When I was first assigned this book, I was a bit hesitant about the content and what it could offer me. As a young entrepreneur, there are always some parts of doubt we have with ideas and the contents that could make or break us. Aspiring entrepreneurs and even existing entrepreneurs should look into it. I learned interesting information about Steve Jobs and Chris Rock that I wasn’t aware of. I have a better appreciation of their crafts and what it took to get where they are today. You will learn to appreciate your failures because they make for a better story and good feedback to fix what wasn’t right in the first place. From learning how militant individuals make their strategic moves with different approaches to conquer constraints in the war. Throughout the book you learn that some people depend on luck like Tim Russert’s experience to the big screen with “Meet the Press”. He believed he could “learn a lit bit from a whole lot of people.” His Knowledge that he learned along the way and persistence got him where he is today. There wasn’t anything that I didn’t like about this book. Which is a first for me due to the fact that I don’t usually engage in personal reading outside of assignments. It made me want to reach out and look for more books to prepare me mentally.
I am a current student at University of Baltimore taking Entrepreneurship course and this was my recommended reading.
Kulafyn
"The writers for the humor publication the Onion, known for its hilarious headlines, propose roughly six hundred possibilities for eighteen headlines each week," reports Peter Sims in his fascinating book, Little Bets. That's just a three percent success rate for headline writers. Yikes. Or maybe not yikes.

Subtitled, "How Breakthrough Ideas Emerge From Small Discoveries," we quickly learn--through dozens of mini-case studies--that innovation comes through hard work, experimentation and bosses who are cheerleaders for failure. (And I would also guess innovation happens with a healthy dose of weekly staff encouragement, motivation and hoopla-type fun. I mean, what if your best headline ideas were ranked 19th each week?)

Example: Comedian Chris Rock tests, tests and re-tests every joke--and every word--for up to six months (or even a year) at his local comedy club before he takes his hour-long act on the road or on national television.

Example: Amazon CEO Jeff Bezos has built an "experimental discovery mentality" so that "whether or not employees are doing so is a part of their performance reviews."

The author adds, "Like Chris Rock, Bezos has accepted uncertainty; he knows that he cannot reliably predict which ideas for new markets will work and which won't. He's got to experiment. One such example is a feature the company launched that would compare a customer's entire purchase history with its millions of other customers in order to find the one person with the closest matching history. In one click, Amazon would show you what items that customer purchased.

"`No one used it,' Bezos has said. `Our history is full of things like that, where we came up with an innovation that we thought was really cool, and the customers didn't care.'"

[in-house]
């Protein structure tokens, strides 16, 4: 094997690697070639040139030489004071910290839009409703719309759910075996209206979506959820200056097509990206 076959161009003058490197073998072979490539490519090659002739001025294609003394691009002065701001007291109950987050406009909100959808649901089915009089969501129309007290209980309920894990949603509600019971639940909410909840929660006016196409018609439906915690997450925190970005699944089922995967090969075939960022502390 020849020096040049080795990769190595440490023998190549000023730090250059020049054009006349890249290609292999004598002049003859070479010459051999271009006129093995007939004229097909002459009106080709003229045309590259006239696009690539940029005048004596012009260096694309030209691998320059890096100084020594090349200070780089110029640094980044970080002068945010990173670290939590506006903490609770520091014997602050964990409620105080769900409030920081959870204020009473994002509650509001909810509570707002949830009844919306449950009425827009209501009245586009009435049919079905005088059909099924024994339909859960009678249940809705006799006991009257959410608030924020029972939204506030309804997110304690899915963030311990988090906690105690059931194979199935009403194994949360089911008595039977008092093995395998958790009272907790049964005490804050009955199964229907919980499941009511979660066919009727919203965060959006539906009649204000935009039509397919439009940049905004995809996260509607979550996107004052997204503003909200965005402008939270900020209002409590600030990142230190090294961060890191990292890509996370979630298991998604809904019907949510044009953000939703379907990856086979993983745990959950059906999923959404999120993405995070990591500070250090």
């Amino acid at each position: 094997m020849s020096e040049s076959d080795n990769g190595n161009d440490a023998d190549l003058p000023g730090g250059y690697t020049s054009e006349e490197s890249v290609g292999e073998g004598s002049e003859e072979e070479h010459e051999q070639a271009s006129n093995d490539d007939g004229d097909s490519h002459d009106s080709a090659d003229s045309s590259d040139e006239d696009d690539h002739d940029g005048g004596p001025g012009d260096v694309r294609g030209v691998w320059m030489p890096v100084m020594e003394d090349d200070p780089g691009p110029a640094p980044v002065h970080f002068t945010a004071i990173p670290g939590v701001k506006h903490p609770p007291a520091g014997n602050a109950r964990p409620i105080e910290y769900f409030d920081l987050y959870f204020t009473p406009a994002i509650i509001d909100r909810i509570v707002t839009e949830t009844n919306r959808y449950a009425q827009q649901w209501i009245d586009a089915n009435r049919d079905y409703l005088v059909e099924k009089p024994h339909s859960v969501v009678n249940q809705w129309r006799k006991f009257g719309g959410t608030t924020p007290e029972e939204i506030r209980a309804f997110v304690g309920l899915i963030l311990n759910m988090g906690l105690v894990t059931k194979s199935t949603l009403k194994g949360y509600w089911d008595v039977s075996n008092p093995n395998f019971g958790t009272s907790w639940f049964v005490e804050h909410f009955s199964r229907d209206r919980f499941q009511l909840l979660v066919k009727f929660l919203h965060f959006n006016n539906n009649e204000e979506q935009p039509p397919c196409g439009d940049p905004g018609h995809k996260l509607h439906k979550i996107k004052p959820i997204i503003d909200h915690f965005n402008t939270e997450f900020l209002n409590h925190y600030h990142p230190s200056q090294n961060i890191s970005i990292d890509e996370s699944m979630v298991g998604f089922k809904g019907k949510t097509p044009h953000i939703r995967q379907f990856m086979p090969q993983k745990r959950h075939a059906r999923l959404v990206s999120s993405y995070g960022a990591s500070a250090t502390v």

It's all about making a series of little bets--not one humongous bet--just little ones with the hope that just a couple will pay big dividends. "Experimental innovators like Rock, Brin and Page, Bezos, and Beethoven don't analyze new ideas too much too soon, try to hit narrow targets on unknown horizons, or put their hopes into one big bet. Instead of trying to develop elaborate plans to predict the success of their endeavors, they do things to discover what they should do. They have all attained extraordinary success by making a series of little bets."

The book surprised me. I expected cute little success stories like, "Well...I just flipped the spaghetti onto the wall--and it stuck!" Instead, the innovators of little experiments were actually productive creative teams of "rigorous, highly analytical, strategic and pragmatic" people. There are no step-by-step formulas.

Instead, there is a focus on five fundamentals: 1) Experiment (fail quickly to learn fast); 2) Play (a fun environment never snuffs out or prematurely judges the ideas--the case study on Pixar is amazing); 3) Immerse (get out with customers and learn from the ground up); 4) Reorient (make small wins and necessary pivots); and 5) Iterate (repeat, refine and test frequently).

Caution though: this approach is a 180 plunge from what the profs taught us. He quotes Sir Ken Robinson, "We are educating people out of their creativity." Plus, most management approaches are all about reducing errors and risk--not giving license to having a good whack at a half-baked idea. Goodness, this is God's money we're wasting!

So...is this just one more niche business book--a good read, a few memorable stories--and then back to real-life-in-the-trenches? Hopefully, no. Leverage the insights of Little Bets in your planning process--with one mega-caveat. "The fact is that much of what we would like to be able to predict is unpredictable. Global market movements, political and cultural complexities, and demographic shifts constantly reshape the ground beneath us. This certainty of uncertainty is becoming ever more evident with the accelerating pace of technological change. The Internet has reduced communications barriers and allows new players from different corners of the world to rapidly emerge and compete globally. Thus a key flaw with the top-down, central planning approach is how limited it is in allowing us to be limber and able to discover new ways of doing things."

Yikes...I've exceeded my prudent word limit--but I have another 100 paragraphs or whole pages of Little Bets highlighted you'll have to discover for yourself. BTW, I read this on my new Amazon Kindle--and love the highlighting and note-making options. Perfect for airplanes; but not as easy to pass around the room during my workshops and board consultations! I'm still undecided about it.